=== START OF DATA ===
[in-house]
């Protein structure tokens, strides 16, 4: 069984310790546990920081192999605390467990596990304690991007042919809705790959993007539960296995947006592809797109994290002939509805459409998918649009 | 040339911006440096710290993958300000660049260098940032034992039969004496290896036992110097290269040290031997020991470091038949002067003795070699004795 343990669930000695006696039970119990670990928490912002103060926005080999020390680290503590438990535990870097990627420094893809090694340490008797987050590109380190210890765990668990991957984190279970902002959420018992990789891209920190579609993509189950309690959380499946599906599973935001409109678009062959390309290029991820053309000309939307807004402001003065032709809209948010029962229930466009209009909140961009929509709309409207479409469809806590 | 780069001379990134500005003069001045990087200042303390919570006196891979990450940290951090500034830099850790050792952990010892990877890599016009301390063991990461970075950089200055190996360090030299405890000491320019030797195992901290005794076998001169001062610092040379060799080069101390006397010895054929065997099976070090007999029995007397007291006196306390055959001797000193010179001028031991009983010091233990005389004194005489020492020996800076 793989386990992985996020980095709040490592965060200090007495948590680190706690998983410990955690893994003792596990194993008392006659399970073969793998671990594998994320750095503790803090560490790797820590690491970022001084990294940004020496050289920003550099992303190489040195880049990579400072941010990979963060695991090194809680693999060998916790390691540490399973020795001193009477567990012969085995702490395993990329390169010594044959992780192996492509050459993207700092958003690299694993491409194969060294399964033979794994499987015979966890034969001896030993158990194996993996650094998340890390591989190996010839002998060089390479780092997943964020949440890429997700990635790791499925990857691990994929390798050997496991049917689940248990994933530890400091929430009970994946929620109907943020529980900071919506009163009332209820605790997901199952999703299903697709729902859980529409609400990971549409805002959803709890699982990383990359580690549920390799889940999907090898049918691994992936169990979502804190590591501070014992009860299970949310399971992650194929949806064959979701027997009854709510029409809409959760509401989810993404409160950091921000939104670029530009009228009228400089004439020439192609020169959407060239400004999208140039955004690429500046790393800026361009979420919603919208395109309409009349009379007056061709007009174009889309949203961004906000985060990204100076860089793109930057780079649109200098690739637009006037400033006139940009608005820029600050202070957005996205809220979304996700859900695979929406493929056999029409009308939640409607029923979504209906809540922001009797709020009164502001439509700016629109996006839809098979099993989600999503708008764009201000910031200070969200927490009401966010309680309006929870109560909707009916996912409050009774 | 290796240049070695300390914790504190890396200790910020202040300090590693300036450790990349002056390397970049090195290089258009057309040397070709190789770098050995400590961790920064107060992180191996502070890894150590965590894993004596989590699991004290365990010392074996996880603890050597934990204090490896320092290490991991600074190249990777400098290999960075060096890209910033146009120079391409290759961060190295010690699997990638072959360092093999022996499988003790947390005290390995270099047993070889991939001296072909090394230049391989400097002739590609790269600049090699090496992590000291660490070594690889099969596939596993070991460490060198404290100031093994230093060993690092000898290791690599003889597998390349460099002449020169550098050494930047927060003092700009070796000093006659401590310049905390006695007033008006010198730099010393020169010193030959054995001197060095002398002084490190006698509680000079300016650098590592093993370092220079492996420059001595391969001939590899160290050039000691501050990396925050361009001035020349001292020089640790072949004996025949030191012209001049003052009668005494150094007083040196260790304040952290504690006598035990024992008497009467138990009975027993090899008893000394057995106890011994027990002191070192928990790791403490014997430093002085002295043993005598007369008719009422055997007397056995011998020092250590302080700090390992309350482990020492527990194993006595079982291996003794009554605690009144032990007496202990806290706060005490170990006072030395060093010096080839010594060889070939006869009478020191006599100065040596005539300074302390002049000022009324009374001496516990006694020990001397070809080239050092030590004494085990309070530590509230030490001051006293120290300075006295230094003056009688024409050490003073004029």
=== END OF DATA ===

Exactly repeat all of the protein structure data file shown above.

[in-house]
């Protein structure tokens, strides 16, 4: 069984310790546990920081192999605390467990596990304690991007042919809705790959993007539960296995947006592809797109994290002939509805459409998918649009 | 040339911006440096710290993958300000660049260098940032034992039969004496290896036992110097290269040290031997020991470091038949002067003795070699004795 343990669930000695006696039970119990670990928490912002103060926005080999020390680290503590438990535990870097990627420094893809090694340490008797987050590109380190210890765990668990991957984190279970902002959420018992990789891209920190579609993509189950309690959380499946599906599973935001409109678009062959390309290029991820053309000309939307807004402001003065032709809209948010029962229930466009209009909140961009929509709309409207479409469809806590 | 780069001379990134500005003069001045990087200042303390919570006196891979990450940290951090500034830099850790050792952990010892990877890599016009301390063991990461970075950089200055190996360090030299405890000491320019030797195992901290005794076998001169001062610092040379060799080069101390006397010895054929065997099976070090007999029995007397007291006196306390055959001797000193010179001028031991009983010091233990005389004194005489020492020996800076 793989386990992985996020980095709040490592965060200090007495948590680190706690998983410990955690893994003792596990194993008392006659399970073969793998671990594998994320750095503790803090560490790797820590690491970022001084990294940004020496050289920003550099992303190489040195880049990579400072941010990979963060695991090194809680693999060998916790390691540490399973020795001193009477567990012969085995702490395993990329390169010594044959992780192996492509050459993207700092958003690299694993491409194969060294399964033979794994499987015979966890034969001896030993158990194996993996650094998340890390591989190996010839002998060089390479780092997943964020949440890429997700990635790791499925990857691990994929390798050997496991049917689940248990994933530890400091929430009970994946929620109907943020529980900071919506009163009332209820605790997901199952999703299903697709729902859980529409609400990971549409805002959803709890699982990383990359580690549920390799889940999907090898049918691994992936169990979502804190590591501070014992009860299970949310399971992650194929949806064959979701027997009854709510029409809409959760509401989810993404409160950091921000939104670029530009009228009228400089004439020439192609020169959407060239400004999208140039955004690429500046790393800026361009979420919603919208395109309409009349009379007056061709007009174009889309949203961004906000985060990204100076860089793109930057780079649109200098690739637009006037400033006139940009608005820029600050202070957005996205809220979304996700859900695979929406493929056999029409009308939640409607029923979504209906809540922001009797709020009164502001439509700016629109996006839809098979099993989600999503708008764009201000910031200070969200927490009401966010309680309006929870109560909707009916996912409050009774 | 290796240049070695300390914790504190890396200790910020202040300090590693300036450790990349002056390397970049090195290089258009057309040397070709190789770098050995400590961790920064107060992180191996502070890894150590965590894993004596989590699991004290365990010392074996996880603890050597934990204090490896320092290490991991600074190249990777400098290999960075060096890209910033146009120079391409290759961060190295010690699997990638072959360092093999022996499988003790947390005290390995270099047993070889991939001296072909090394230049391989400097002739590609790269600049090699090496992590000291660490070594690889099969596939596993070991460490060198404290100031093994230093060993690092000898290791690599003889597998390349460099002449020169550098050494930047927060003092700009070796000093006659401590310049905390006695007033008006010198730099010393020169010193030959054995001197060095002398002084490190006698509680000079300016650098590592093993370092220079492996420059001595391969001939590899160290050039000691501050990396925050361009001035020349001292020089640790072949004996025949030191012209001049003052009668005494150094007083040196260790304040952290504690006598035990024992008497009467138990009975027993090899008893000394057995106890011994027990002191070192928990790791403490014997430093002085002295043993005598007369008719009422055997007397056995011998020092250590302080700090390992309350482990020492527990194993006595079982291996003794009554605690009144032990007496202990806290706060005490170990006072030395060093010096080839010594060889070939006869009478020191006599100065040596005539300074302390002049000022009324009374001496516990006694020990001397070809080239050092030590004494085990309070530590509230030490001051006293120290300075006295230094003056009688024409050490003073004029």